Home Page Tabs Title: How Persistence and Patience Paid Off
Posted By: TAPS
In the summer of 2012, I was matched me with my third mentee, Simon. Simon’s son died by suicide earlier that year. I called Simon two or three times a month, never connecting directly with him but leaving messages or speaking with his brother. I never gave up. I continued calling and speaking with his brother for almost two years.
My wife and I found TAPS in May 2010 after my grandson's death by suicide the previous year. We were overwhelmed at our first TAPS National Military Survivor Seminar - to have to admit this loss is real is so difficult. But we found the family and comfort we needed.
My wife was determined to be a TAPS Peer Mentor. As a Marine who served in Vietnam, I wasn't sure I could be a mentor to another person because of my own post-traumatic stress. I was a bit hesitant, but I accompanied her to the training. And even though I was not signed up, TAPS encouraged me to complete the training, and I found myself joining the group. Through that training, I was equipped with the tools to take my own loss and grief and help others.
In the summer of 2012, the TAPS Peer Mentor team matched me with my third mentee Simon. Simon's son died by suicide earlier that year. I called Simon two or three times a month, never connecting directly with him but leaving messages or speaking with his brother. While Simon's brother said the calls were appreciated, Simon just couldn't talk. I never gave up. I continued calling and speaking with his brother for almost two years.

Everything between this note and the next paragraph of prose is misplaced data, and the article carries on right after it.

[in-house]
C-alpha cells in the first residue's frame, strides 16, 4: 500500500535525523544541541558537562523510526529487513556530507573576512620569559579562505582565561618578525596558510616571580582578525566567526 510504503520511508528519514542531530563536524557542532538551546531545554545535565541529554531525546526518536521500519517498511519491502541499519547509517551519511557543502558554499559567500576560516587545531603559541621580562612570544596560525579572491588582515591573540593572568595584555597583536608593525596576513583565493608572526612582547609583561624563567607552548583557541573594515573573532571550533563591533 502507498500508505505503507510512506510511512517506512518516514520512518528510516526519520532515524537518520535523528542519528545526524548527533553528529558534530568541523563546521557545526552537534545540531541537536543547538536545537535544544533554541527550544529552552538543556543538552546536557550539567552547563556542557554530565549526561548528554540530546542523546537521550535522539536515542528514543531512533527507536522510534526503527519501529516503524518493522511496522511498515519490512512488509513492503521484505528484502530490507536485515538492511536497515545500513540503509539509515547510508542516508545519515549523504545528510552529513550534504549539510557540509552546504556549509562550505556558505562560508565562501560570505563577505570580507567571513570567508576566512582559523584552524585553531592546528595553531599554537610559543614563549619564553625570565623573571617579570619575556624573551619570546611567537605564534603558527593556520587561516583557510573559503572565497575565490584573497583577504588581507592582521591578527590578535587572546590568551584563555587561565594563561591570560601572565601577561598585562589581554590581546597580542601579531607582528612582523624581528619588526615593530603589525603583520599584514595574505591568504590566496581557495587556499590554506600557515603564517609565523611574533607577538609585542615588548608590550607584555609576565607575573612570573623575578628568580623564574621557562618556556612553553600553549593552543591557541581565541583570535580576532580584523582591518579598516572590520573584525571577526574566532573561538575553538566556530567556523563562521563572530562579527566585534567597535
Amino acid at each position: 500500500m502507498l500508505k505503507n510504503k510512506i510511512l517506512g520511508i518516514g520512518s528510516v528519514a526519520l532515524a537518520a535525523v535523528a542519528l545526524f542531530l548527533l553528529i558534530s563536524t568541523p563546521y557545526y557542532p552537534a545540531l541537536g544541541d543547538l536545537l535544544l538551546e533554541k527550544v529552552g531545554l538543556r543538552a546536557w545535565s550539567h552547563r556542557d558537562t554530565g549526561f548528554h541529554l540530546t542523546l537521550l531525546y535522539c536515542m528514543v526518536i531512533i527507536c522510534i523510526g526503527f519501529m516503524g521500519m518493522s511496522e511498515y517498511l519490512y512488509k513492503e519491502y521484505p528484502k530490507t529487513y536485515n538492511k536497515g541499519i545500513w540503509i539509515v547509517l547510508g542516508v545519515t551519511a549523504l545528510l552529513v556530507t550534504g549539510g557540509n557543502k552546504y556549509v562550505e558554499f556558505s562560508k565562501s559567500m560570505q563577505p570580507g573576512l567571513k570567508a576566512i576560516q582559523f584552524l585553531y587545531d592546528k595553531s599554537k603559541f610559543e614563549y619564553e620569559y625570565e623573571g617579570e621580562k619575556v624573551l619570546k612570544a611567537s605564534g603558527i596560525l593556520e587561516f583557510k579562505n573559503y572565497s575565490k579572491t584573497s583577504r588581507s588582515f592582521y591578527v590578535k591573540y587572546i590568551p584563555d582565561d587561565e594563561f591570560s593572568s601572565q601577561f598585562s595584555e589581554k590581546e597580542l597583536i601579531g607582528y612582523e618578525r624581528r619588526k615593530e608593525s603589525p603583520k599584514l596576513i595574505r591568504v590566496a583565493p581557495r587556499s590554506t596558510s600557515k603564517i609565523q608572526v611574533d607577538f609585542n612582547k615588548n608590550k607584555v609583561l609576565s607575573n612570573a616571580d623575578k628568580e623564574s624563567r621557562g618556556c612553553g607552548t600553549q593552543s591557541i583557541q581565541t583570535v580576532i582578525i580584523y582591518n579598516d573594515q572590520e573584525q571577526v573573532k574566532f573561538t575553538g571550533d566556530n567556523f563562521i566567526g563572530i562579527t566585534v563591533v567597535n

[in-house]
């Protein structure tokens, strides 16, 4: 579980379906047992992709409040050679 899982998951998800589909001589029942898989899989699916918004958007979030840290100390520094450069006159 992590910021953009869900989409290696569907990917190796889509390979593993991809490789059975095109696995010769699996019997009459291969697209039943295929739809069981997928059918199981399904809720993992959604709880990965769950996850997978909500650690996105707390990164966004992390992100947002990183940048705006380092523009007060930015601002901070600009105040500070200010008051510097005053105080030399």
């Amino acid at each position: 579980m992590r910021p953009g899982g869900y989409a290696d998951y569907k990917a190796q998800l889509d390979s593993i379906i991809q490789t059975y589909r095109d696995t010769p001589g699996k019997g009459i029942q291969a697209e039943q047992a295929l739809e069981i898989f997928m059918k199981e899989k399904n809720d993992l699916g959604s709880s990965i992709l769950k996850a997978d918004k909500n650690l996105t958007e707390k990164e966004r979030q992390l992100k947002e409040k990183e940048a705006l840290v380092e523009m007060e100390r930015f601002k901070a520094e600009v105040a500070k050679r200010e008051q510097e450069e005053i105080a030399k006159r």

Then, in 2014, I was reading an old issue of the VFW magazine I had saved. The magazine listed the military deaths during the Afghanistan and Iraq conflicts. I read the list, and there was Simon's son's name. A thought came to me. Could this be another way to reach out to Simon and make that personal contact? I found his address and mailed the magazine and a card with a note to him. I still had not spoken with Simon one-on-one, but my phone rang at 6:30 the following Monday morning. It was Simon. He told me how grateful he was for the magazine, my card and all the phone calls to his brother. I was overwhelmed with happiness on so many levels. Our contact has continued to this day.
In September 2016, Simon indicated he was giving up. My peer mentor training kicked in, and I immediately contacted TAPS. The TAPS Peer Mentor program saved a life. Simon has thanked me many times for my help. He calls me his angel and says he would not be here if not for me. It's so powerful! The gifts Simon and my other mentees give me cannot be replaced. They have given me happiness, helped me to open up more and my post-traumatic stress symptoms have lessened. My mentees help me go on and honor my grandson's legacy.
This reluctant peer mentor is so grateful for TAPS.
From the pen of…
Dana O'Brien is the surviving grandfather of Marine Cpl. Daniel O'Brien. Dana was born in Presque Isle, Maine. Dana joined the Marine Corps in 1966. During his time in Vietnam, he served with the 1st Battalion/9th Marines, The Walking Dead. Dana has three children, five grandchildren and two great-grandchildren. He lives in South Carolina with his wife.